These words of Justice McDougall are very useful to note:

    "Where a debt is payable on demand, it is taken to be payable forthwith because the creditor has an uncontrolled discretion to make demand at any time. However, the effect of the arrangement that I have found [in this matter] proved was to fetter the discretion of the creditor to demand payment. The creditor could not demand repayment unless the debtor were able to meet the demand. In those circumstances, the better analysis is that the debt was due not on demand but upon a contingency: the contingency being, of course, the ability of the debtor to meet any demand." (see para 298)

    In the circumstances the assertion that the company was insolvent had not been made out and therefore the subsequent contention that the directors had acted in breach of fiduciary duties, in excess of their powers, or even negligently (although that particular claim was not specifically pleaded) could not be substantiated.

    Directors will be pleased at this kind of analysis especially if they have to face the intricate and difficult financial issues in managing the affairs of companies that are under similar financial strain.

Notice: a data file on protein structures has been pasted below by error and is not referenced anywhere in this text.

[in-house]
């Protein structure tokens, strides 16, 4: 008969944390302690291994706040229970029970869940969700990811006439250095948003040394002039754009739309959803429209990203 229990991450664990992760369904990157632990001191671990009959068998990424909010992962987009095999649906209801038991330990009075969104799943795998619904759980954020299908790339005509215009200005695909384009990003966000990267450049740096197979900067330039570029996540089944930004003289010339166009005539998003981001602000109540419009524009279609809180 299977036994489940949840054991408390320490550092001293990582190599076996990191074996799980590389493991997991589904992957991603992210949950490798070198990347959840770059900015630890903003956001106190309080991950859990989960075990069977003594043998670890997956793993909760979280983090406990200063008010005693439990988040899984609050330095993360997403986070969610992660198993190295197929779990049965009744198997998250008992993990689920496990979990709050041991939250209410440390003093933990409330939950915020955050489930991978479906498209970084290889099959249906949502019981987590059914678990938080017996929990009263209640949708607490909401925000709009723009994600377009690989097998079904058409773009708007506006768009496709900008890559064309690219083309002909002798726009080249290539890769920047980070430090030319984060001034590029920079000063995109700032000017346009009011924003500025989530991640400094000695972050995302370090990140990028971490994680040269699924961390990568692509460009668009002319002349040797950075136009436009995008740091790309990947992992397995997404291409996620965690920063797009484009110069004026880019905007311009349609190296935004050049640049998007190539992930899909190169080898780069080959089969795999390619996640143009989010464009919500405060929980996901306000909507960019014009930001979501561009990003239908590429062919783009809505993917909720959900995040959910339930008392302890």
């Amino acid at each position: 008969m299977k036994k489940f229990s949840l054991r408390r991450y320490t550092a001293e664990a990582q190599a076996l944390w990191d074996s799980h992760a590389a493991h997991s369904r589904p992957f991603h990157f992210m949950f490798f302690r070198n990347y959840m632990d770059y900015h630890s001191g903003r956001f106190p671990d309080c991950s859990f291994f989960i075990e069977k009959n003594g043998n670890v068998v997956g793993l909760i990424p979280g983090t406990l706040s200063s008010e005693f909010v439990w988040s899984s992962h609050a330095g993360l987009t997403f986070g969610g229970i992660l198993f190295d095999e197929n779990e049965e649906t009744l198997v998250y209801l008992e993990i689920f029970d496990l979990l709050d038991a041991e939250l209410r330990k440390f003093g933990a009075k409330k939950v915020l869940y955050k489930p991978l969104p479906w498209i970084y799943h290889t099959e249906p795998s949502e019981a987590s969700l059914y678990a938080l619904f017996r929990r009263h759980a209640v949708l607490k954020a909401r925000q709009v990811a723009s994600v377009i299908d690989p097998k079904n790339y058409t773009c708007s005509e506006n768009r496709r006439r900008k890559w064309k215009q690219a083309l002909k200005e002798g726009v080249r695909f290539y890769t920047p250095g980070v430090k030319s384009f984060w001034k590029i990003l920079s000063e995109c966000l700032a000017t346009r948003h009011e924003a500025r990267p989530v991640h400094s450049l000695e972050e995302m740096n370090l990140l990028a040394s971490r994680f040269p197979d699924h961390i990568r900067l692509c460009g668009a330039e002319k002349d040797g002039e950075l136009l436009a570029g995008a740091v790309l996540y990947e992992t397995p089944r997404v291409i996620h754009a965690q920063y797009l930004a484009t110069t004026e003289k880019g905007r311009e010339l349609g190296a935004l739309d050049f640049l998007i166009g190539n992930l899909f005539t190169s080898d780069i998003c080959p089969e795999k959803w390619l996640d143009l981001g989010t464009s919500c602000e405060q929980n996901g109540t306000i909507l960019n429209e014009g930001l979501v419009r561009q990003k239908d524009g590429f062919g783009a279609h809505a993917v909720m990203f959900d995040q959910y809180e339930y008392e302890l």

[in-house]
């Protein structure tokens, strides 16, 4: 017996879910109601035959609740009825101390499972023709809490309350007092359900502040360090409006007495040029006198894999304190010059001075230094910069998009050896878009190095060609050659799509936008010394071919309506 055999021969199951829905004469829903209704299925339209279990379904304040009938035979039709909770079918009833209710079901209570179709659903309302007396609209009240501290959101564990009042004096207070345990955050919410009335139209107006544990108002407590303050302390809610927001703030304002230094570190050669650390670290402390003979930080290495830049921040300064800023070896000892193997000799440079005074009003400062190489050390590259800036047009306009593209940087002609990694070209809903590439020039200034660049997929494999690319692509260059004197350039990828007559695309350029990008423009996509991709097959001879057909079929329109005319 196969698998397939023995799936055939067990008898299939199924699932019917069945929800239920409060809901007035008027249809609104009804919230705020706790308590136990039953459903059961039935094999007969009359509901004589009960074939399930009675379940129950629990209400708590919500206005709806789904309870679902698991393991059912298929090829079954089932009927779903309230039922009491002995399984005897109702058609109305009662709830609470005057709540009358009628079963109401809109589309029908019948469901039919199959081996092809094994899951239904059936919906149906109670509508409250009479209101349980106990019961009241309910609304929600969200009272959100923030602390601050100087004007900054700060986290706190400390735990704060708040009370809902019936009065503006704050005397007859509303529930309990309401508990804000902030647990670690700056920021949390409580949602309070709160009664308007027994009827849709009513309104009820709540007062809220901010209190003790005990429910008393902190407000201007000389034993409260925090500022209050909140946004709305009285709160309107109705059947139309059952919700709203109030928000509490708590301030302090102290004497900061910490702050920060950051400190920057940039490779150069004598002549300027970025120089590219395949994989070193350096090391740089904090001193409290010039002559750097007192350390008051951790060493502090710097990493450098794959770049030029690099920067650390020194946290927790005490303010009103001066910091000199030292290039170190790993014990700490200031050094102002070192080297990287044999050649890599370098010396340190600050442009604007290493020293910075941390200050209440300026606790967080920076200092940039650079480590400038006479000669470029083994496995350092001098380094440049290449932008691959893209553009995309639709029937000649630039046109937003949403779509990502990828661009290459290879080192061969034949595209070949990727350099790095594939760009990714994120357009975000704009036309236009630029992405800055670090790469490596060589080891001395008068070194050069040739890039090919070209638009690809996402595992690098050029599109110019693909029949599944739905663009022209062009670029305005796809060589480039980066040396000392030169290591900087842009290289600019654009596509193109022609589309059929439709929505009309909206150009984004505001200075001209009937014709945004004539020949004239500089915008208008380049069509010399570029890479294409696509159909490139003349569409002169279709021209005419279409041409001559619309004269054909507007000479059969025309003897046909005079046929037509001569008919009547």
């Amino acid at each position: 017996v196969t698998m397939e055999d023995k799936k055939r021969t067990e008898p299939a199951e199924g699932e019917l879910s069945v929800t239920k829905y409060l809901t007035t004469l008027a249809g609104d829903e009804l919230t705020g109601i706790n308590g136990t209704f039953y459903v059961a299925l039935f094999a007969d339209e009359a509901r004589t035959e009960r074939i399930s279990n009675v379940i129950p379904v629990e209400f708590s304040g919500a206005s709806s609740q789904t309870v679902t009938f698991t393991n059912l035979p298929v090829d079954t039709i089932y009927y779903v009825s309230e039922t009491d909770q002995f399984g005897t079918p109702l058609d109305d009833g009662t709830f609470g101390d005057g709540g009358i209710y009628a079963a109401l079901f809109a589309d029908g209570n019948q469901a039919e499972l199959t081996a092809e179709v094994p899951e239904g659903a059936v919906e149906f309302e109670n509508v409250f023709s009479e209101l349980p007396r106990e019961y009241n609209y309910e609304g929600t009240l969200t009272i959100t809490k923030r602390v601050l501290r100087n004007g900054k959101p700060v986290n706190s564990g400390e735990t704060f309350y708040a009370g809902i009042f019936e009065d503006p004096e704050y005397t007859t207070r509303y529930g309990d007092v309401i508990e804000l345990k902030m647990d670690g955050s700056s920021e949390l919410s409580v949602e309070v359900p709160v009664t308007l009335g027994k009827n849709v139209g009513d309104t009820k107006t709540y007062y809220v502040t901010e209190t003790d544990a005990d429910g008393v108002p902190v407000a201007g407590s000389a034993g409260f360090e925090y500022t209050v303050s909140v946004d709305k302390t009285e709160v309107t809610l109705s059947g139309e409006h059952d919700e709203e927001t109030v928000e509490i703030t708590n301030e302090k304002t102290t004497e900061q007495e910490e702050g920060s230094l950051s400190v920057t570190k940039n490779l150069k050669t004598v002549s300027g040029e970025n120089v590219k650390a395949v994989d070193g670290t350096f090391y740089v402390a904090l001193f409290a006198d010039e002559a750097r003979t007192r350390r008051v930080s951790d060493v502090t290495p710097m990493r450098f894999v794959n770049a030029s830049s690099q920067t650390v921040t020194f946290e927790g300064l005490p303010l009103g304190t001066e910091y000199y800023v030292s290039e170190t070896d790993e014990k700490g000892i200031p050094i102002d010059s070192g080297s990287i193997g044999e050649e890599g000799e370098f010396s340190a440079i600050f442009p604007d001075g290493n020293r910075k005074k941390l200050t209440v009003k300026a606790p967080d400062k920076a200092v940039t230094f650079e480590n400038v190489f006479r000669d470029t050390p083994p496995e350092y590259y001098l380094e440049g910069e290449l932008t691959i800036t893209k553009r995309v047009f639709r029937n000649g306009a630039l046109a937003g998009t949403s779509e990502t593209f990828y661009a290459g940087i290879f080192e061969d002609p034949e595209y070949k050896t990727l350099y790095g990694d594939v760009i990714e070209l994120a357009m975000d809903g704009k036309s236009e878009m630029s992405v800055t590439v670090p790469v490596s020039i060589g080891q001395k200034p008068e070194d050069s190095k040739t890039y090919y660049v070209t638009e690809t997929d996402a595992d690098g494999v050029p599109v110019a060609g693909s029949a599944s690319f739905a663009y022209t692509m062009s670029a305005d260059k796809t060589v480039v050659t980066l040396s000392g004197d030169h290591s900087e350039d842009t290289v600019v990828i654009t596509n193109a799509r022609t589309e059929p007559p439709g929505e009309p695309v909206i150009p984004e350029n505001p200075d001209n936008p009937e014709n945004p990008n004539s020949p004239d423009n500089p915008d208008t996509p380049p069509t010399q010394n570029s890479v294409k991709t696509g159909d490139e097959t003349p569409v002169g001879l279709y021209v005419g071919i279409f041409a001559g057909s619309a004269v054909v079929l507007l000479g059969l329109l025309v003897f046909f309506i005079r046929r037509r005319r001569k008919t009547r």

It is important that the law is administered in a flexible and commercially sensitive way in this context.

    Justice McDougall also made some interesting findings as to the state of mind of the directors on the question of insolvency. His comments on this matter, if not challenged on appeal, might provide some further guidance in evaluating questions of liability of directors in cases of this kind.

    "Because I found that White ACT was not insolvent at any material time, it must follow that the director defendants could not have known that it was insolvent at any material time. That is because I think that to know something involves, at a minimum, that the thing that is said to be known exists in fact. One cannot know that which does not in fact exist. In this, I think, knowledge is distinct from belief (as in turn belief is distinct from suspicion), notwithstanding that it may be said, in general terms, that there is a spectrum of 'understanding' ranging from knowledge at one end to suspicion at the other, and that the dividing points between the component parts of that spectrum may not always be easy to identify." (at para 320)

    The judgment then goes on to analyse the application of the relevant law to the particular facts of this rather unfortunate company group. In his view the evidence did not support allegations of fraud.

    The decision will be one that will not please the Australian Securities and Investments Commission as it pursues cases of insolvent trading in more high profile matters.